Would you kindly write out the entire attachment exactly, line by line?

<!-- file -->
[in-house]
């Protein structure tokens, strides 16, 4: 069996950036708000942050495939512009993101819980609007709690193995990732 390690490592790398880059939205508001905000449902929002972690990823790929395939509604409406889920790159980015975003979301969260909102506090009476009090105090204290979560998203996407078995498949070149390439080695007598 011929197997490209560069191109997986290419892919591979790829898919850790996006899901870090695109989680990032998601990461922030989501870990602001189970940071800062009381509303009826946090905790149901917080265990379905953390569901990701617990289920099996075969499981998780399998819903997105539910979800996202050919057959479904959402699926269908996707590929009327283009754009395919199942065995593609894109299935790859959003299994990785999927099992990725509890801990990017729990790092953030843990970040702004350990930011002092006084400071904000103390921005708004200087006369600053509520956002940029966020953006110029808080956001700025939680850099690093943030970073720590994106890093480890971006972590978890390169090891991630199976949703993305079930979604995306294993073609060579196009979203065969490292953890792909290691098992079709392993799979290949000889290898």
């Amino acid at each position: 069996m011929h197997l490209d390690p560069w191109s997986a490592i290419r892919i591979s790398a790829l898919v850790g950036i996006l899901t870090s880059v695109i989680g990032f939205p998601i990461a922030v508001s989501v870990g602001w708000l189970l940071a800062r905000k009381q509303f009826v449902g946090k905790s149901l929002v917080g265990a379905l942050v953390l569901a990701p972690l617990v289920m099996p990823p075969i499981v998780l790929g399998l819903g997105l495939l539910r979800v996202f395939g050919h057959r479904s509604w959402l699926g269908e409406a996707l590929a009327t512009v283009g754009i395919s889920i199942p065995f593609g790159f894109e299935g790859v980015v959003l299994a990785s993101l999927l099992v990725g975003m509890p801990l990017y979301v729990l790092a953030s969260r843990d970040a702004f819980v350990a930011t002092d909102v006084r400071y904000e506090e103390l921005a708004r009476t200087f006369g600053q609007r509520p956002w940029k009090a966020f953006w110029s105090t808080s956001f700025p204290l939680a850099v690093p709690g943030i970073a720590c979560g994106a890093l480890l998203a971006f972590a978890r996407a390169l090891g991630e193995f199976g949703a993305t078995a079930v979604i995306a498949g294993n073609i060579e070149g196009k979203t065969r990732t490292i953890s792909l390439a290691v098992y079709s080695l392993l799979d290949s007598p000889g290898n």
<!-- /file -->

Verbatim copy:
[in-house]
């Protein structure tokens, strides 16, 4: 069996950036708000942050495939512009993101819980609007709690193995990732 390690490592790398880059939205508001905000449902929002972690990823790929395939509604409406889920790159980015975003979301969260909102506090009476009090105090204290979560998203996407078995498949070149390439080695007598 011929197997490209560069191109997986290419892919591979790829898919850790996006899901870090695109989680990032998601990461922030989501870990602001189970940071800062009381509303009826946090905790149901917080265990379905953390569901990701617990289920099996075969499981998780399998819903997105539910979800996202050919057959479904959402699926269908996707590929009327283009754009395919199942065995593609894109299935790859959003299994990785999927099992990725509890801990990017729990790092953030843990970040702004350990930011002092006084400071904000103390921005708004200087006369600053509520956002940029966020953006110029808080956001700025939680850099690093943030970073720590994106890093480890971006972590978890390169090891991630199976949703993305079930979604995306294993073609060579196009979203065969490292953890792909290691098992079709392993799979290949000889290898």
């Amino acid at each position: 069996m011929h197997l490209d390690p560069w191109s997986a490592i290419r892919i591979s790398a790829l898919v850790g950036i996006l899901t870090s880059v695109i989680g990032f939205p998601i990461a922030v508001s989501v870990g602001w708000l189970l940071a800062r905000k009381q509303f009826v449902g946090k905790s149901l929002v917080g265990a379905l942050v953390l569901a990701p972690l617990v289920m099996p990823p075969i499981v998780l790929g399998l819903g997105l495939l539910r979800v996202f395939g050919h057959r479904s509604w959402l699926g269908e409406a996707l590929a009327t512009v283009g754009i395919s889920i199942p065995f593609g790159f894109e299935g790859v980015v959003l299994a990785s993101l999927l099992v990725g975003m509890p801990l990017y979301v729990l790092a953030s969260r843990d970040a702004f819980v350990a930011t002092d909102v006084r400071y904000e506090e103390l921005a708004r009476t200087f006369g600053q609007r509520p956002w940029k009090a966020f953006w110029s105090t808080s956001f700025p204290l939680a850099v690093p709690g943030i970073a720590c979560g994106a890093l480890l998203a971006f972590a978890r996407a390169l090891g991630e193995f199976g949703a993305t078995a079930v979604i995306a498949g294993n073609i060579e070149g196009k979203t065969r990732t490292i953890s792909l390439a290691v098992y079709s080695l392993l799979d290949s007598p000889g290898n």